Corporation, Square D Company, Ashland, Inc., the University of Kentucky and
International Business Machines Corporation. Eight hospitals and numerous
medical clinics are located in Lexington, reinforcing Lexington's position


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<PAGE>   8

TELEVISION BROADCASTING (CONTINUED)

WKYT, the CBS affiliate in Lexington, Kentucky (Continued)

as a regional medical center. The University of Kentucky's main campus with
approximately 23,000 students is also located in Lexington.

WYMT, the CBS affiliate in Hazard, Kentucky

      WYMT, acquired by the Company in September 1994, began operations in 1985.
WYMT has carved out a niche trading area comprising 18 counties in eastern and
southeastern Kentucky. This trading area is a separate marketing area of the
Lexington, Kentucky DMA with approximately 174,000 television households and a
total population of approximately 452,000. WYMT is the only commercial
television station in this 18-county trading area. Total Market Revenues in the
18-county trading area for the year ended December 31, 1998, were approximately
$5.6 million. WYMT is the sister station of WKYT and shares many resources and
simulcasts some local programming with WKYT.

      Market Description. The mountain region of eastern and southeastern
Kentucky where Hazard is located is on the outer edges of four separate markets:
Bristol-Kingsport-Johnson City, Charleston-Huntington, Knoxville and Lexington.
Prior to 1985, mountain residents relied primarily on satellite dishes and cable
television carrying distant signals for their television entertainment and news.
Established in 1985, WYMT is the only broadcast station which can be received
over the air in a large portion of its 18-county trading area and may now be
viewed on area cable systems.

      The trading area's economy is centered around coal and related industries
and some light manufacturing.

KWTX and KBTX, the CBS affiliates in Waco-Temple-Bryan, Texas

      KWTX and KBTX, acquired by the Company in October 1999, began operations
in 1955 and 1957, respectively. KWTX is a full power VHF television station
located in Waco, Texas. KBTX is a full power VHF television station located in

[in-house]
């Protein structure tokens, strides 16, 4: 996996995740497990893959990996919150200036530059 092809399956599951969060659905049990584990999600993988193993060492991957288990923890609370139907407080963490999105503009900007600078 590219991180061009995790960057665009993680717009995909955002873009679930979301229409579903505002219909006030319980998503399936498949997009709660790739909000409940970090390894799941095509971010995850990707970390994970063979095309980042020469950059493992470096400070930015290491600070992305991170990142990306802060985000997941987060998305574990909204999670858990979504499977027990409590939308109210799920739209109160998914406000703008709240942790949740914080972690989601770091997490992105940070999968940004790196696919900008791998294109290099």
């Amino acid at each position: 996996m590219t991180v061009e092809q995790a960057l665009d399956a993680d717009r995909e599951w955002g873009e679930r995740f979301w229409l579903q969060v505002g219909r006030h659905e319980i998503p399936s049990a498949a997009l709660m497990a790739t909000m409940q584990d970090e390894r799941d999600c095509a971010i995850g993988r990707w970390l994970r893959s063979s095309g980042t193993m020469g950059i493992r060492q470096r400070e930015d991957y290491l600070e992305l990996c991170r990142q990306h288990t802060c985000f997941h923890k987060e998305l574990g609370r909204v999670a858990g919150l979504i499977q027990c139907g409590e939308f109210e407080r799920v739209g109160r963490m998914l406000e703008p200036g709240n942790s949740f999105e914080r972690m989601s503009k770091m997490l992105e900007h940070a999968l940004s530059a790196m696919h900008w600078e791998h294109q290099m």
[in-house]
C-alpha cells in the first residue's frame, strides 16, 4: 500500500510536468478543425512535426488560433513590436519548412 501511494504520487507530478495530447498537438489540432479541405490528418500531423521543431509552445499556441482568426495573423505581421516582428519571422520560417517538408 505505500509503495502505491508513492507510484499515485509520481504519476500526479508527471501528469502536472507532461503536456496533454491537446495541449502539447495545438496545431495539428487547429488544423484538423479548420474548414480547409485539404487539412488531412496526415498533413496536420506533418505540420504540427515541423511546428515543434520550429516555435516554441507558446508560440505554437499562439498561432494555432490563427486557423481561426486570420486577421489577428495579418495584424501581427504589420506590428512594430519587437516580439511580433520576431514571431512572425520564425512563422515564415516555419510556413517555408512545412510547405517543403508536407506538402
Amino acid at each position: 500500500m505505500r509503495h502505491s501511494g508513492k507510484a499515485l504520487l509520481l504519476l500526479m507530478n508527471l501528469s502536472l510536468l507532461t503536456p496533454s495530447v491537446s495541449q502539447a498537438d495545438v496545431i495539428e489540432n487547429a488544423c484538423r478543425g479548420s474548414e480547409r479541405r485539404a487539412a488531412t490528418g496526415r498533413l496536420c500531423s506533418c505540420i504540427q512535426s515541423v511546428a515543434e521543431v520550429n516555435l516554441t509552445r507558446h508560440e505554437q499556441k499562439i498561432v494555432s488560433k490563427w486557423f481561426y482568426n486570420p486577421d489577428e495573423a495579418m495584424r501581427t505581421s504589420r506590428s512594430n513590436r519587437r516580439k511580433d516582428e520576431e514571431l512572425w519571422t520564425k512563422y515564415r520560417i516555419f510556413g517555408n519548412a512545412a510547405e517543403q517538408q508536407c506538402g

Bryan, Texas and, under FCC rules, is operated primarily as a satellite station
to KWTX in order to serve the entire broadcast market. Waco-Temple-Bryan, Texas
is the 94th largest DMA in the United States, with approximately 286,000
television households and a total population of approximately 791,000. Total
Market Revenues in the Waco-Temple-Bryan DMA in 1999 were approximately $30.2
million. According to the BIA Guide, the average household income in the
Waco-Temple-Bryan DMA in 1997 was $36,348, with effective buying income
projected to grow at an annual rate of 4.9% through 2002. Retail business sales
growth in the Waco-Temple-Bryan DMA is projected by the BIA Guide to average
4.9% annually during the same period. The Waco-Temple-Bryan DMA has five
licensed commercial television stations (excluding KBTX), four of which are
affiliated with major networks. The Waco-Temple-Bryan DMA also has three public
television stations.

      Market Description. The Waco-Temple-Bryan DMA consists of 14 counties
covering a large portion of central Texas and the Brazos Valley. The cities of
Waco, Temple, Killeen, Bryan and College Station are the primary economic
centers of the region. College Station, Texas is the home of Texas A&M
University with approximately 44,500 students and Baylor University is located
in Waco, Texas with approximately 13,000 students. The Waco-Temple-Bryan economy
centers on education, medical services and U.S. military installations. Leading
employers in the area include: Texas A&M University, Raytheon, Baylor
University, St. Joseph's Regional Medical Center, Scott and White Hospital and
the U.S. Army base at Fort Hood Texas.


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<PAGE>   9

TELEVISION BROADCASTING (CONTINUED)

KOLN\KGIN, the CBS affiliates in Lincoln-Hastings-Kearney, Nebraska

      KOLN and KGIN, acquired by the Company in July 1998, began operations in
1953 and 1961, respectively. KOLN is a full power VHF television station located
in Lincoln, Nebraska. KGIN is a full power VHF television station located in
Grand Island, Nebraska and, under FCC rules, is operated primarily as a
satellite station to KOLN in order to serve the western portion of the
Lincoln-Hastings-Kearney DMA. Lincoln-Hastings-Kearney, Nebraska is the 101st
largest DMA in the United States, with approximately 260,000 television
households and a total population of approximately 659,000. Total Market
Revenues in the Lincoln-Hastings-Kearney DMA in 1999 were approximately $26.2
million. According to the BIA Guide, the average household income in the
Lincoln-Hastings-Kearney DMA in 1997 was $40,578, with effective buying income
projected to grow at an annual rate of 4.5% through 2002. Retail business sales
growth in the Lincoln-Hastings-Kearney DMA is projected by the BIA Guide to
average 4.8% annually during the same period. The Lincoln-Hastings-Kearney DMA